‘Keir is already seen as almost as prime ministerial as Johnson. That’s incredible after just a few months,’ one Shadow Minister enthused. How is he doing compared to his friend and close ally Ed Miliband at this stage of his leadership, I asked. ‘Oh, he’s a totally different class to Ed,’ came the reply.

He may well be. But such a positive comparison also inadvertently highlights one of Starmer’s problems. He has shown himself to be a more nimble parliamentary performer than Corbyn and to be more effective at defining the early stage of his leadership than Miliband.

But not being Jeremy Corbyn and not being Ed Miliband isn’t saying all that much.

And by setting the bar so low, the Starmtroopers – his cheerleaders who are already making their presence felt across social media – are preventing a more objective analysis of his performance.

After being on the back foot in the first few weeks, Boris has started to hold his own in their weekly exchanges. Starmer was badly outmanoeuvred over Labour’s confused stance about children returning to school. And he has yet to unveil a single significant new policy initiative.

But his team are aware of the scale of the challenge that faces them. And they have a strategy to confront it. They believe Boris and Dom Cummings are too locked into re-running the game-plan that won them the 2019 General Election. In particular, more brinkmanship over a No Deal Brexit, and the creation of an artificial culture war.

‘Sacking Long Bailey was the right thing to do and we have to draw a line under antisemitism,’ a Starmer ally explains. ‘But our focus from now on is going to be exclusively on what matters to real people in their lives. So, over the next month, you’re going to see a massive focus on jobs. We’re not going to be distracted by anything that the public doesn’t care about.’

By putting jobs and the economy at the forefront of his battleplan, Starmer is entering territory not occupied since the New Labour years. And he’s gambling that the Government’s latest attempts to coax the nation out of lockdown will prove too little, too late.

A senior Tory told me: ‘Starmer is a game-changer.’ Sacking a distinctly average Corbynite Shadow Minister has not achieved that. But Boris has been put on notice. Labour’s Eliot Ness is on his tail.

New power grab for Cummings 

As Boris prepares for a major relaunch of his premiership next week, I understand moves are under way to give No 10 even tighter control over the creaking Whitehall machine.

According to a senior Minister, the failure to fully reopen schools in advance of the summer holidays and the Marcus Rashford schools dinner row have seen Downing Street lose confidence with Gavin Williamson and his Department for Education civil servants. As a result, they’re now taking direct control over departmental spending.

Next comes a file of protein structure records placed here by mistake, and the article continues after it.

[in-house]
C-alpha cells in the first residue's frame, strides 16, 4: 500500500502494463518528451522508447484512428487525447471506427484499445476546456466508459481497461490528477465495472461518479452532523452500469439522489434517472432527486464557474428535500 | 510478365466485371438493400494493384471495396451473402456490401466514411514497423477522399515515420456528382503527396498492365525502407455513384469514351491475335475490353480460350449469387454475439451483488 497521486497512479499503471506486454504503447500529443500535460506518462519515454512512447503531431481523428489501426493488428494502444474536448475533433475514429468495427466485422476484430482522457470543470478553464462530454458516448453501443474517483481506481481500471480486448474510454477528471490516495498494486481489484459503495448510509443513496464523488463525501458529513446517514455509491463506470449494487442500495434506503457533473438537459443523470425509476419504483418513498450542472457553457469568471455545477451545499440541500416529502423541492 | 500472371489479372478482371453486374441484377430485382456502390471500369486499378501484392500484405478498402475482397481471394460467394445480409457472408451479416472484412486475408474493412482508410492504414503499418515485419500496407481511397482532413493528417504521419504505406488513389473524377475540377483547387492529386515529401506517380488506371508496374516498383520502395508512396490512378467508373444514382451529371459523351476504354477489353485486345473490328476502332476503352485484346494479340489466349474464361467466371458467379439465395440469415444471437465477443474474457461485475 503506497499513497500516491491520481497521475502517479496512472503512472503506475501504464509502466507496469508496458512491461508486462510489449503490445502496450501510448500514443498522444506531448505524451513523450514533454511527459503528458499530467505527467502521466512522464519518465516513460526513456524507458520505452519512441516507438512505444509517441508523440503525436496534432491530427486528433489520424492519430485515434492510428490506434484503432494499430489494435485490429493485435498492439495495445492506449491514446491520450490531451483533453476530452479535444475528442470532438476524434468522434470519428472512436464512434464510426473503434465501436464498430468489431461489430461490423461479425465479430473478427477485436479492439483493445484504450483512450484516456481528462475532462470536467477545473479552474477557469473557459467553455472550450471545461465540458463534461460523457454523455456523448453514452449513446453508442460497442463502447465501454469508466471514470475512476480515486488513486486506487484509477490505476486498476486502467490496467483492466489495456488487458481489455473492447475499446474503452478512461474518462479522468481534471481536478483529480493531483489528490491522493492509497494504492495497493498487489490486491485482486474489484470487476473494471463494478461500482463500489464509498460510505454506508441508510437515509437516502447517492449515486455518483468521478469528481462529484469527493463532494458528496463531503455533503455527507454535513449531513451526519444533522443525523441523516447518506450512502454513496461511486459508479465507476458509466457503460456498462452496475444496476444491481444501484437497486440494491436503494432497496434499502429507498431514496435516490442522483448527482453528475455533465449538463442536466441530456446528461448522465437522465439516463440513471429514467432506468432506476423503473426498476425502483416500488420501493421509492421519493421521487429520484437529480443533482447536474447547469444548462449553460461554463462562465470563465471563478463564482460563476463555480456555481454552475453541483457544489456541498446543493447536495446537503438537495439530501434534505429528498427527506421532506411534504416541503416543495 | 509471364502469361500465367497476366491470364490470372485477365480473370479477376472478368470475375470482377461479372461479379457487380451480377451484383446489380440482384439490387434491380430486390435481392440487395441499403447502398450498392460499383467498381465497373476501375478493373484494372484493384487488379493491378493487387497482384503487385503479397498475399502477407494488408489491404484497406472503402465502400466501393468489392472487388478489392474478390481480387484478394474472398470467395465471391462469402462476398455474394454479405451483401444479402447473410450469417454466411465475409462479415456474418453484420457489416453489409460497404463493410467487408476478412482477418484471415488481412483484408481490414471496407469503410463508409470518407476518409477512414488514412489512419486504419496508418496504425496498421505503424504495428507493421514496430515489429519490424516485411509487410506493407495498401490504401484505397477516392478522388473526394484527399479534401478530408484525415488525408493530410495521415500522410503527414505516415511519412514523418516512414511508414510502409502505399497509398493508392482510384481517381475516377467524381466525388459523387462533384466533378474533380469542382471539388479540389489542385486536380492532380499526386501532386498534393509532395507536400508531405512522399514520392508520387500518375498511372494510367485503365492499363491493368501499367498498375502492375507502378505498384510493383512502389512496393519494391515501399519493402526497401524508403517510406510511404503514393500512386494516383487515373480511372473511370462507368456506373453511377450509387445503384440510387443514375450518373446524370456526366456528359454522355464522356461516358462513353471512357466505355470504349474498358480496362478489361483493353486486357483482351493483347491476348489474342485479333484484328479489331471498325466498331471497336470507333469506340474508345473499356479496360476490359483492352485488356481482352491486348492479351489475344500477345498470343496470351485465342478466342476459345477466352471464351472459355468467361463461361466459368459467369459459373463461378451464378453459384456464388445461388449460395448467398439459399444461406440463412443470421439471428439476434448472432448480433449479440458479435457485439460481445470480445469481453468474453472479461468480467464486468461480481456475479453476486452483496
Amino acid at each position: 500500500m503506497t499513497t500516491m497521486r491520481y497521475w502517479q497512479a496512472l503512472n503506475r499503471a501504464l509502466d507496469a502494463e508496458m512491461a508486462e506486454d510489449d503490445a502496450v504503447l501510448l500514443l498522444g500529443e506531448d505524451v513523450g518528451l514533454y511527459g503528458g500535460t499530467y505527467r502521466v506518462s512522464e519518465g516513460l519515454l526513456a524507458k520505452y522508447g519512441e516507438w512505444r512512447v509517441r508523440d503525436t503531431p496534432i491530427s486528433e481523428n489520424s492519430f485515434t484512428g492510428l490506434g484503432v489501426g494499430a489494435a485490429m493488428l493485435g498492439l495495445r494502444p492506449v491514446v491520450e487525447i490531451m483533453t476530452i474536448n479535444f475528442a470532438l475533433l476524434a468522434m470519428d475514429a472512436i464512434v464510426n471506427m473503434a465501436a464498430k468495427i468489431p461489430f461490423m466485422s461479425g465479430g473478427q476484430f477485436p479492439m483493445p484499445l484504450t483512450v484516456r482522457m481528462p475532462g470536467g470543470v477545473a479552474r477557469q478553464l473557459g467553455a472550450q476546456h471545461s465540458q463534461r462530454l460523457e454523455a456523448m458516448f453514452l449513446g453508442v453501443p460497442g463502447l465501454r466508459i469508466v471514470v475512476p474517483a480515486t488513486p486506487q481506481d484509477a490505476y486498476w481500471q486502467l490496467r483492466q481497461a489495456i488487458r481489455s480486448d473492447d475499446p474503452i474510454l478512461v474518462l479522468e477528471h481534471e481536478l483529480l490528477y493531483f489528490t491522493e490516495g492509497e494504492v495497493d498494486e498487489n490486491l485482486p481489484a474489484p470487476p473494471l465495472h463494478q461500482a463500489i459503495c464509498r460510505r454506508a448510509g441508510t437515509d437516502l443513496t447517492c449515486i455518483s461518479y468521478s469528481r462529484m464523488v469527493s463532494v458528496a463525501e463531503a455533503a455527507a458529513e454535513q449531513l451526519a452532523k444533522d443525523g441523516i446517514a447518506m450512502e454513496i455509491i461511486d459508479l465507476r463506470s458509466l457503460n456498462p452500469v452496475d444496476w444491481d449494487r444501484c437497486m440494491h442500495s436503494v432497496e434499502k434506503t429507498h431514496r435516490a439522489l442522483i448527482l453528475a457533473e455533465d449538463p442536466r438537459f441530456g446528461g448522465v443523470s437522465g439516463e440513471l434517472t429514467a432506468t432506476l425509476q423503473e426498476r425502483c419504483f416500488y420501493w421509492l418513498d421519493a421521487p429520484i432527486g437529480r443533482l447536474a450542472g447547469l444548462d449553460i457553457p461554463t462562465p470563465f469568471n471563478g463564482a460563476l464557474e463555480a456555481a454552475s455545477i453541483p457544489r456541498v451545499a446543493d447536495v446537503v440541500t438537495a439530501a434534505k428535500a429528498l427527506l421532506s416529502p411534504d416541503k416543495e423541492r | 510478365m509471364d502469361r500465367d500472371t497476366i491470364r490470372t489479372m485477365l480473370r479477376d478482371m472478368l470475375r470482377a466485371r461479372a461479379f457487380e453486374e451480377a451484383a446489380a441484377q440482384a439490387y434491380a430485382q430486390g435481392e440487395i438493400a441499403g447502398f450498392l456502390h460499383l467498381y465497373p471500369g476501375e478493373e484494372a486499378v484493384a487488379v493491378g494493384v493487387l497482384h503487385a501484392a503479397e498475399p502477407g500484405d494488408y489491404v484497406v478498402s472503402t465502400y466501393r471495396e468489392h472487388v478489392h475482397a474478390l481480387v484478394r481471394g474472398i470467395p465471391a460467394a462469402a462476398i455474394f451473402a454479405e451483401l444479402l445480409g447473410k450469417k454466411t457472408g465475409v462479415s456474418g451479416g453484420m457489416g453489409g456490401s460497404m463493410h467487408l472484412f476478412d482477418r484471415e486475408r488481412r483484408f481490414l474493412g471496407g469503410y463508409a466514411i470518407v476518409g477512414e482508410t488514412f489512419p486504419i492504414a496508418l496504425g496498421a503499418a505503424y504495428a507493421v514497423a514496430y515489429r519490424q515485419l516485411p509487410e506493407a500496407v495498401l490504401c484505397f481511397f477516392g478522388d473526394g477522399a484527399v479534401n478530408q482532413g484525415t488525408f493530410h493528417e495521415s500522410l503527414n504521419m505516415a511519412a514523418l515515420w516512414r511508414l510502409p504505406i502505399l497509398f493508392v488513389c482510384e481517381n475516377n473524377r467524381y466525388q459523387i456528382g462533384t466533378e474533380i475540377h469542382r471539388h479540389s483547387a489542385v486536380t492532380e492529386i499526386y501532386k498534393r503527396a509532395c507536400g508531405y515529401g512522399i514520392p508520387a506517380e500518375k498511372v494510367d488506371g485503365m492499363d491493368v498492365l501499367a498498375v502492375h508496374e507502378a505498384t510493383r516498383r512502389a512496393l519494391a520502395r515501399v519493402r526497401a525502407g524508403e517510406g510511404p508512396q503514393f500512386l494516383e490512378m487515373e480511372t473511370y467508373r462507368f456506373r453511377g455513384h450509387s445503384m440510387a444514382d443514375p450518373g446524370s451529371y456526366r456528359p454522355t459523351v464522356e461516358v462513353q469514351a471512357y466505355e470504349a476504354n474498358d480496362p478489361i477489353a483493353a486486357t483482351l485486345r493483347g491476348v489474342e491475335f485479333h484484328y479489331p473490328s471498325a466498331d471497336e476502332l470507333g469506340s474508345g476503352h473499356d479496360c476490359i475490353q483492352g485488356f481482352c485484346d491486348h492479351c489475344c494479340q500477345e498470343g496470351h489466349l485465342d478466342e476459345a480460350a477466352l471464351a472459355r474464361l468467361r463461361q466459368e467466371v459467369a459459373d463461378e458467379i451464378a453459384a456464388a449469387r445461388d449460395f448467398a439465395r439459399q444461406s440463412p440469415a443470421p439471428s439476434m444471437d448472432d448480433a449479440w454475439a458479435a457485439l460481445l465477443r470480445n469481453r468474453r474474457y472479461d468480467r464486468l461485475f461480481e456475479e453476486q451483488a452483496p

‘All major spending now has to be signed off by Dom Cummings and the No 10 team,’ the Minister explains. ‘They’ve basically taken over control.’

The move follows reports last week that the PM’s controversial adviser is planning to also reach out to impose his grip on the Cabinet Office, telling colleagues a ‘hard rain is coming’ for the department’s civil servants. Two weeks ago his plan to merge the Foreign Office and DFID was announced and he is now nicknamed ‘the Deputy Chancellor’ for the way he is said to exert his influence over Rishi Sunak and his number-crunching mandarins.

But Cummings’s latest power grab is not being welcomed by everyone in the Cabinet. ‘He’s come back after the whole Barnard Castle affair acting like nothing’s changed,’ one Cabinet Minister said. ‘But it has. He’s used up all his political capital. He’s going to overreach once too often, and when he does we’re going to finish him.’

Dom is going to need to keep his eyesight especially sharp over the weeks and months ahead.

 I’m told there was major pushback in Cabinet over Matt Hancock’s insistence that those returning to pubs on July 4 would have to leave their contact details as part of the test-and- tracing regime. Ostensibly, the debate was driven by civil liberties, but one Minister tells me: ‘Colleagues keep saying, “Are you nuts? When I get out of lockdown the last thing I’m doing is letting anyone keep a record of how many boozers I’ve been in. What if the local paper gets hold of it? Or my wife?” ’